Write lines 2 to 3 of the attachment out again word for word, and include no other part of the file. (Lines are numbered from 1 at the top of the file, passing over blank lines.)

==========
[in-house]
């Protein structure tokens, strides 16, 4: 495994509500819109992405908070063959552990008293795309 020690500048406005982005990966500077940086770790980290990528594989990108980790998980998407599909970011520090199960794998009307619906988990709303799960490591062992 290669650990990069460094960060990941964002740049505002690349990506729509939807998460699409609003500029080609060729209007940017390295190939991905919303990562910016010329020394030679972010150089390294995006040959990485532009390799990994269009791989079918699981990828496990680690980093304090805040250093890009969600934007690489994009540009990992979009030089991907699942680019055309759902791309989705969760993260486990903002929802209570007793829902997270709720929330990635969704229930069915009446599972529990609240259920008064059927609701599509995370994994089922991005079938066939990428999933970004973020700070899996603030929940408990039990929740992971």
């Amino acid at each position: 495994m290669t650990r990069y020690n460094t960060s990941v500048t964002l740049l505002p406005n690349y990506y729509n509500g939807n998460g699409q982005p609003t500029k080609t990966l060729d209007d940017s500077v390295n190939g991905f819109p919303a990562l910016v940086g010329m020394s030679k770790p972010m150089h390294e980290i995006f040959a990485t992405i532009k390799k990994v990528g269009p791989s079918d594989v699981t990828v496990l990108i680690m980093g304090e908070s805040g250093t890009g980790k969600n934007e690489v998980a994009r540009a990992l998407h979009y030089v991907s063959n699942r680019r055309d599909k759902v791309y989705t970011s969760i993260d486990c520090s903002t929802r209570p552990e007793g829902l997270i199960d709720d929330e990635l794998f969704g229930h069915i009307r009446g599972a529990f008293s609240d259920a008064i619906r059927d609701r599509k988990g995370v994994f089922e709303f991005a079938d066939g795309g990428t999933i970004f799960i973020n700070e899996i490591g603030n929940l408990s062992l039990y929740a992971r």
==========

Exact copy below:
């Protein structure tokens, strides 16, 4: 495994509500819109992405908070063959552990008293795309 020690500048406005982005990966500077940086770790980290990528594989990108980790998980998407599909970011520090199960794998009307619906988990709303799960490591062992 290669650990990069460094960060990941964002740049505002690349990506729509939807998460699409609003500029080609060729209007940017390295190939991905919303990562910016010329020394030679972010150089390294995006040959990485532009390799990994269009791989079918699981990828496990680690980093304090805040250093890009969600934007690489994009540009990992979009030089991907699942680019055309759902791309989705969760993260486990903002929802209570007793829902997270709720929330990635969704229930069915009446599972529990609240259920008064059927609701599509995370994994089922991005079938066939990428999933970004973020700070899996603030929940408990039990929740992971």
């Amino acid at each position: 495994m290669t650990r990069y020690n460094t960060s990941v500048t964002l740049l505002p406005n690349y990506y729509n509500g939807n998460g699409q982005p609003t500029k080609t990966l060729d209007d940017s500077v390295n190939g991905f819109p919303a990562l910016v940086g010329m020394s030679k770790p972010m150089h390294e980290i995006f040959a990485t992405i532009k390799k990994v990528g269009p791989s079918d594989v699981t990828v496990l990108i680690m980093g304090e908070s805040g250093t890009g980790k969600n934007e690489v998980a994009r540009a990992l998407h979009y030089v991907s063959n699942r680019r055309d599909k759902v791309y989705t970011s969760i993260d486990c520090s903002t929802r209570p552990e007793g829902l997270i199960d709720d929330e990635l794998f969704g229930h069915i009307r009446g599972a529990f008293s609240d259920a008064i619906r059927d609701r599509k988990g995370v994994f089922e709303f991005a079938d066939g795309g990428t999933i970004f799960i973020n700070e899996i490591g603030n929940l408990s062992l039990y929740a992971r």